Did you know that Tea Tree is one of the most preferred essential oils in spas? With countless beauty and wellness benefits, it’s no wonder. Just a couple drops can help beautify the appearance of skin, refresh tired feet, invigorate the scalp, and so much more. Oh, and did we mention it smells like a summer rainstorm in the Garden of Eden? Find out more about this essential oil classic below.
Tea Tree Oil Benefits
While records show that tea tree has been used for thousands of years by some indigenous people, thankfully today science is finally catching up and describing why tea tree oil is so effective. To date, over 327 scientific studiesrefer to tea tree oil’s antimicrobial prowess alone.
Some of the many traditional uses for tea tree include healing:
- Bacterial infections
- Cold sores
- Congestion and respiratory tract infections
- Fungal infections (especially Candida, jock itch, athlete’s foot and toenail fungus)
- Halitosis (bad breath)
- Head lice
- Dry cuticles
- Itchy insect bites, sores and sunburns
- Boils from staph infections
And this list doesn’t even include the many household uses of tea tree oil that can replace store-bought products in your cabinets:
- Anti-microbial laundry freshener
- Insect repellant
- Natural deodorant
- Acne face wash
- Removes foot order
- Removes mold
- Household cleaner
In many cases, doctors of functional medicine will prescribe essential oils like tea tree oil and oregano oil in replacement of conventional medications because they’re just as effective and without the adverse side effects. An article published in the Journal of Phytomedicine evaluated the relationship between various essential oils and found that none (including tea tree) caused adverse reactions when taken with several different antibiotics. In fact, they discovered that some essential oils even had a positive synergistic effect, meaning they could help prevent antibiotic resistance from developing!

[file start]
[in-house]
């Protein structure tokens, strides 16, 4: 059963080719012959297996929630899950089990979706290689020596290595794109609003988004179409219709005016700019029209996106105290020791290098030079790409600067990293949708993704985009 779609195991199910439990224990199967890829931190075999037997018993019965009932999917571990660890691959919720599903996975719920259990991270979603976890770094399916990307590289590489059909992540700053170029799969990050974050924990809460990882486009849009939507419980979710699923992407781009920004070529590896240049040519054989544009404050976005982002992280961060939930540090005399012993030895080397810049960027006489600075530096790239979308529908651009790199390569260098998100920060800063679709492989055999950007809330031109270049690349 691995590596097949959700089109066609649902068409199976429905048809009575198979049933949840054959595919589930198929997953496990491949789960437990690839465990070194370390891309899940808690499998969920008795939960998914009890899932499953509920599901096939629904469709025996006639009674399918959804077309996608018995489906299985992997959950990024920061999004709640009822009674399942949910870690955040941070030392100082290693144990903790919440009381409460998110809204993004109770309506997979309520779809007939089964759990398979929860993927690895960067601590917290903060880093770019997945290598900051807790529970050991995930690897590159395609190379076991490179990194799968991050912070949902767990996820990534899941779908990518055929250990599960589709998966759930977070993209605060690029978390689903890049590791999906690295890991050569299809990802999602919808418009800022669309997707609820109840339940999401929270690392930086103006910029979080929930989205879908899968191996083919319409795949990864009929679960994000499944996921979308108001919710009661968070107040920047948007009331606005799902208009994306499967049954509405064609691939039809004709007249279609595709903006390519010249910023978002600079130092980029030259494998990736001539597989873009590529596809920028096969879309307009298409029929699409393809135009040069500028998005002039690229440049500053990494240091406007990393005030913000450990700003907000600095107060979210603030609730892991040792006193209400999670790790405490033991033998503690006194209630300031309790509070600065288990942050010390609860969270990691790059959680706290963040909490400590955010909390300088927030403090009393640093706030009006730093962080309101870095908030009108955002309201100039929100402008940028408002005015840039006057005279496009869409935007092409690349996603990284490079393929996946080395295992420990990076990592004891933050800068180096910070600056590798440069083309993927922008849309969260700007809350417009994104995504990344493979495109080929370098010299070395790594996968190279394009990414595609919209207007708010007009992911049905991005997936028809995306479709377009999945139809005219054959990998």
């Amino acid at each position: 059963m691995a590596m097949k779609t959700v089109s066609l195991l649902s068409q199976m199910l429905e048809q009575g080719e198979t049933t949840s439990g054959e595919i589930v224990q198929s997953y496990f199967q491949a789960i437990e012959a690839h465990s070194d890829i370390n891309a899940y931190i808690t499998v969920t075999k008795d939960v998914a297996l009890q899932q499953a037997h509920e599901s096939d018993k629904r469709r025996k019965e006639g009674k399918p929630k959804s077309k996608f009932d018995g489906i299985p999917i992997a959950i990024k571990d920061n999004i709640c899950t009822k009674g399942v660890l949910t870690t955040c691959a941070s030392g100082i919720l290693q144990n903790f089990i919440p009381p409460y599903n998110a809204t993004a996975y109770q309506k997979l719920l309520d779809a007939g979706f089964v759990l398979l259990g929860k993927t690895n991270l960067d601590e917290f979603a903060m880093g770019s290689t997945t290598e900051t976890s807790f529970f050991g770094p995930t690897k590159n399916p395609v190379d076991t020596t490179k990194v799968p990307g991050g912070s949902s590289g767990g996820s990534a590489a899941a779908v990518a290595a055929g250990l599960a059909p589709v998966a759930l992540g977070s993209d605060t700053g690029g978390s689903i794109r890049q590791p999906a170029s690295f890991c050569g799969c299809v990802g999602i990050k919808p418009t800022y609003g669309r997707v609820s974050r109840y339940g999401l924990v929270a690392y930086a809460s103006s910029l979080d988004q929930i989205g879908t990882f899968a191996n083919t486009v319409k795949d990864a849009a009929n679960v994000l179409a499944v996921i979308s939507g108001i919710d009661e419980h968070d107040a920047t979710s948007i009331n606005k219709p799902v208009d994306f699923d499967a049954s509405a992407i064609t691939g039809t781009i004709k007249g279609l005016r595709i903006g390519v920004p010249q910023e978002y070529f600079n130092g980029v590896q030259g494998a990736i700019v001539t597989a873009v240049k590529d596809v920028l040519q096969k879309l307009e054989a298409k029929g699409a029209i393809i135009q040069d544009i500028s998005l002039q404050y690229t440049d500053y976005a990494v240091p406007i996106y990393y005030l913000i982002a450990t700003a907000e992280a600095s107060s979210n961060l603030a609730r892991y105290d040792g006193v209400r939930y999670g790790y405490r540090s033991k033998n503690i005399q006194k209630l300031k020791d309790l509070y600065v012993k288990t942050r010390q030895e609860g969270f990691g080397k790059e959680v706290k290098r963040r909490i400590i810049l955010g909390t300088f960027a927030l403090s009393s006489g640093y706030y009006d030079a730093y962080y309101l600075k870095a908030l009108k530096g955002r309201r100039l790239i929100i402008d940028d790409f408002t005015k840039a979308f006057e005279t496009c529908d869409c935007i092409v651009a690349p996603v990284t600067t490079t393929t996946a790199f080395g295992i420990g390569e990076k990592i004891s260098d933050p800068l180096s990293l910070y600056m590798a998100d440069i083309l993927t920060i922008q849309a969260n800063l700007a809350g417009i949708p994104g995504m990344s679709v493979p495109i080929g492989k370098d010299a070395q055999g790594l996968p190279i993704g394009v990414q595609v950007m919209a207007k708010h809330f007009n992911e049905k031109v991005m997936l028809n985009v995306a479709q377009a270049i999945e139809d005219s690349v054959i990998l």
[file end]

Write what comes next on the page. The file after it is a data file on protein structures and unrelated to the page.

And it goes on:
Top 10 Tea Tree Oil Uses
1. Tea Tree Oil for Acne
One of the most common uses for tea tree oil today is in skin care products, as it’s considered one of the most effective home remedies for acne. One study found tea tree oil to be just as effective as benzoyl peroxide, but without the associated negative side effects that many people experience including red, dried and peeling skin.
You can make a homemade gentle tea tree oil acne face wash by mixing five drops of pure tea tree essential oil with two teaspoons of raw honey. Simply rub on your face, leave on for one minute, then rinse off.
2. Tea Tree Oil for Hair
Tea tree oil has proven very beneficial for the health of your hair and scalp. Like coconut oil for hair, tea tree oil has the ability to soothe dry flaking skin, remove dandruff and even can be used for the treatment of lice. To make homemade tea tree oil shampoo, mix several drops of tea tree essential oil with aloe vera gel, coconut milk and other essential oils like lavender oil.
3. Tea Tree Oil for Cleaning
Another fantastic way to use tea tree oil is as a household cleaner. Tea tree oil have powerful antimicrobial properties and can kill off bad bacteria in your home. To make homemade a tea tree oil cleanser, mix with water, vinegar and lemon essential oil then use it on your counter tops, kitchen appliances, shower, toilet and sinks.
4. Tea Tree Oil for Psoriasis and Eczema
Tea tree oil can help relieve any type of skin inflammation, including being used as a natural eczema treatment and for reducing psoriasis. Simply mix one teaspoon coconut oil, five drops of tea tree oil and five drops of lavender oil to make homemade tea tree oil eczema lotion or body soap. In addition, if you have eczema or psoriasis, you should consider going on the GAPS diet and supplementing with vitamin D3.
5. Tea Tree Oil for Toenail Fungus and Ringworm